PSHS teacher remains suspended
PARKERSBURG – A Parkersburg South High School teacher suspended last month over a Facebook post remains on administrative leave and recently filed a complaint with police saying he and his family have received death threats online.
David Foggin, a science teacher at South, was suspended last month following the post that seemed to mock the PSHS Gay-Straight Alliance, a student-organized club that supports gay, lesbian and transgender students.
Foggin was suspended for four days beginning March 18 after the Facebook post was shared numerous times and garnered hundreds of comments both in support of and against the teacher. The suspension led to a rally by supporters of Foggin and has received state and national attention in the media and by gay rights groups.
Wood County schools were closed March 24-28 for Spring Break and officials had hoped the vacation would diffuse some of the community anger over Foggin’s post and suspension.
Principal Tom Eschbacher last week confirmed Foggin had not been back in the classroom since his initial suspension.
“I know they are still investigating, but what they are investigating has not been shared with me,” Eschbacher said.
Eschbacher also said he had been given no indication of how long the suspension would remain in place.
“They are still investigating, and if anything is found, a determination (on the suspension) will be made at that time,” he said.
Superintendent Pat Law was out of the office Friday and Monday and could not be reached for comment. Board of Education President Tim Yeater said Monday board members are still waiting on a report from Law concerning the suspension and investigation.
Bob Harris, assistant superintendent of personnel, said Monday while most personnel investigations are led by the district’s Human Resources Department, this investigation is being led by the superintendent.
“In this one Dr. Law is taking the lead,” Harris said. “I’m involved to a little extent.”
Harris said the investigation is being conducted by Law, Director of Secondary Schools Mike Winland and Safety Coordinator Don Brown. Harris also said the West Virginia Department of Education has become involved in the investigation.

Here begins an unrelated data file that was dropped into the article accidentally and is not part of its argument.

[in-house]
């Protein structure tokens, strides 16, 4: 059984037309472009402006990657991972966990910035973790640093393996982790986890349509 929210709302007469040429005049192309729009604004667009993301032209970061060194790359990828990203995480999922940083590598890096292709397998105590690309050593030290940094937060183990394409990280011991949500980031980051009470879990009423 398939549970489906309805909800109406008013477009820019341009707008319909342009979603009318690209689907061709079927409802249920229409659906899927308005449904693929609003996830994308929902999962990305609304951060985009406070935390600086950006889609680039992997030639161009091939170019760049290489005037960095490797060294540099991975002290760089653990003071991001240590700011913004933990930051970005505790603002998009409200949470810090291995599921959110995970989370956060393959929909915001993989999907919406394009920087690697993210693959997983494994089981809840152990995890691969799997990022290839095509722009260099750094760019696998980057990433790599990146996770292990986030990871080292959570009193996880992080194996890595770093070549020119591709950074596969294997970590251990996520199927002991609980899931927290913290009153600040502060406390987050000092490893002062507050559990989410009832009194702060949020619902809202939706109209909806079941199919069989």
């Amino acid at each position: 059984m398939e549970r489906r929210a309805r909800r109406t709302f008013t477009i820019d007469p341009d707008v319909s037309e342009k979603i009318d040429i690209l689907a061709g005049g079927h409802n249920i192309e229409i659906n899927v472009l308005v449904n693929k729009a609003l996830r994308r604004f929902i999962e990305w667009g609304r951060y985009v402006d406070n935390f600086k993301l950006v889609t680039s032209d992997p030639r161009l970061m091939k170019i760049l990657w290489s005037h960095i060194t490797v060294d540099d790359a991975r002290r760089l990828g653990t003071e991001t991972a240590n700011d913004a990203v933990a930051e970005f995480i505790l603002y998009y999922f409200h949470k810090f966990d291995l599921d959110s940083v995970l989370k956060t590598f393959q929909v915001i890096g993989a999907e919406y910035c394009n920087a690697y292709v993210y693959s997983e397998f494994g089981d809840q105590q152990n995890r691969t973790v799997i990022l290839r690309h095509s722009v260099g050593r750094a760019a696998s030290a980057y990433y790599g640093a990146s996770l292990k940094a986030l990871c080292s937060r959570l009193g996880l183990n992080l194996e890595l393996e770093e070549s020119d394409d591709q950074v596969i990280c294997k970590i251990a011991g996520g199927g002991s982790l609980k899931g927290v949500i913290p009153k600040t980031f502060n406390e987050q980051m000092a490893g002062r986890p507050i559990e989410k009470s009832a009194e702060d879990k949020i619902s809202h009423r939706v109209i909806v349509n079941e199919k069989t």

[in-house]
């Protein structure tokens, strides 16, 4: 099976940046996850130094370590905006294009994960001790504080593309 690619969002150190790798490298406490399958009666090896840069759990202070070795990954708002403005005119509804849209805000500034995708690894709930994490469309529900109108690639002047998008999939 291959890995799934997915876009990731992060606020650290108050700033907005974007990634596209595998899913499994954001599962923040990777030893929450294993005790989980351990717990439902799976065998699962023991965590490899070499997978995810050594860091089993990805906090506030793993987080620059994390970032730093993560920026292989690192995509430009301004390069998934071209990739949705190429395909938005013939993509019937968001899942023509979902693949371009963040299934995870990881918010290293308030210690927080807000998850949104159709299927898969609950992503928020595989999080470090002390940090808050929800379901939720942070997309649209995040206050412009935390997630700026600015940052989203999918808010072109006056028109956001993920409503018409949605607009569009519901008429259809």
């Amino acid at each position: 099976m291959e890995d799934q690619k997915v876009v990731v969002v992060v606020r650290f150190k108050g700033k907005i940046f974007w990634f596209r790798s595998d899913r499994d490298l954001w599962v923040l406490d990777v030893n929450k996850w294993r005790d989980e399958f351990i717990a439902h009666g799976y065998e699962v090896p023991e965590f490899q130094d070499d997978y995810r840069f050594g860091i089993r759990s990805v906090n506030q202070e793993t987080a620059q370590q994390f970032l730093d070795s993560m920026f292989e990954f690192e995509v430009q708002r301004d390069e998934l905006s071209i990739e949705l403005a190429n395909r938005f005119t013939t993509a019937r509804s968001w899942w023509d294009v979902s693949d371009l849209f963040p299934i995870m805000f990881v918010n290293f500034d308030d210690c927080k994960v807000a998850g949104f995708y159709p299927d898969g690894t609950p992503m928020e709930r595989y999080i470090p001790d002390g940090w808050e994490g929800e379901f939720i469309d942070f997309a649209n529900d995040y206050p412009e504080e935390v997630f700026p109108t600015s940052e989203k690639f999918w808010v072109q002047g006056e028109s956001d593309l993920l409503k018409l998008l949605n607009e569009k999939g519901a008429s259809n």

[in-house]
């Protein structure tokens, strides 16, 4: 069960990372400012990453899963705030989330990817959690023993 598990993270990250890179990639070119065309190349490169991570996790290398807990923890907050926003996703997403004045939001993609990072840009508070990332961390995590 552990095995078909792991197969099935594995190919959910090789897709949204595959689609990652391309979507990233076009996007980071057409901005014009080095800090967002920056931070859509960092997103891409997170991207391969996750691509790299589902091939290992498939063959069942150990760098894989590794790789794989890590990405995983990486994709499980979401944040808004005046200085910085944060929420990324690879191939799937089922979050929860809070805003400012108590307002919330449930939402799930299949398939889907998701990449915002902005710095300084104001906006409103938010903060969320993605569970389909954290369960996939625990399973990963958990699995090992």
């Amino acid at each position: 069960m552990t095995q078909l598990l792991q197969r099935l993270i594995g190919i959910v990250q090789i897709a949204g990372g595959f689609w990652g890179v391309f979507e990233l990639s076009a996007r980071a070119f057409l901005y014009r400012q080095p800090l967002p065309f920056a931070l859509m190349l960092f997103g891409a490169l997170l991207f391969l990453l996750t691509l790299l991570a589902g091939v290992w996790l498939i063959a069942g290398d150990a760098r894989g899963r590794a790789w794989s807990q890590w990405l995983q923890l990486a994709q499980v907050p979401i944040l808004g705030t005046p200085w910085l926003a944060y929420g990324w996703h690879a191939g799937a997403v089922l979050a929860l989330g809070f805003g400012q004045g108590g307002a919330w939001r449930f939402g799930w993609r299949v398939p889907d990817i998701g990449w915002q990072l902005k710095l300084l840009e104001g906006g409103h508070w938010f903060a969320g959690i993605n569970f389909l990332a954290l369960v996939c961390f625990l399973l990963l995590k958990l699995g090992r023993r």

“We use resources from the West Virginia Department of Education when there is a need,” he said.
Betty Jordan, executive assistant to the state superintendent of schools, said the issue has been brought to the attention of the state Department of Education, but is not a state investigation.
Jordan said it is “not uncommon” for county officials to contact the department asking for guidance.
“At this point we don’t have any information on the investigation,” though state officials were aware it was happening, she said. “We don’t comment on county-level investigations and at this point it remains a county investigation.”
Foggin and his wife Nicki Foggin took down their Facebook pages during Spring Break. When the two reopened the pages, both said David Foggin and his children had received online death threats.
Chief Deputy Shawn Graham with the Wood County Sheriff’s Office said David Foggin registered a complaint with police concerning the threats. Graham said the threats “were unrelated to what he (David Foggin) said at South,” but declined to comment further on the nature of the threats.
Graham said officials have been told by Wood County Prosecuting Attorney Jason Wharton to not release the complaint because it is part of an ongoing investigation.
David Foggin and his wife said pictures taken from David Foggin’s Facebook page were given to the people who made the threats, but did not elaborate.
David Foggin, who is federally licensed to sell firearms, has been posting guns for sale on his Facebook page as part of a “Not Back to School Sale.” He has not publicly commented on his suspension other than saying online he does not know his status with the school system. David Foggin has previously declined to comment on his posts and suspension and could not be reached for comment Monday.
Harris said no timeline has been established on Foggin’s suspension. State law allows the superintendent to place an employee on administrative leave, paid or unpaid, for up to 30 days before requiring a vote by the school board. Harris said more time may be required to investigate this matter because district officials must conduct interviews with all of those involved.
“It’s a time-consuming process,” he said.
No personnel items are listed for discussion on today’s school board meeting agenda and no personnel suspensions are listed for a vote.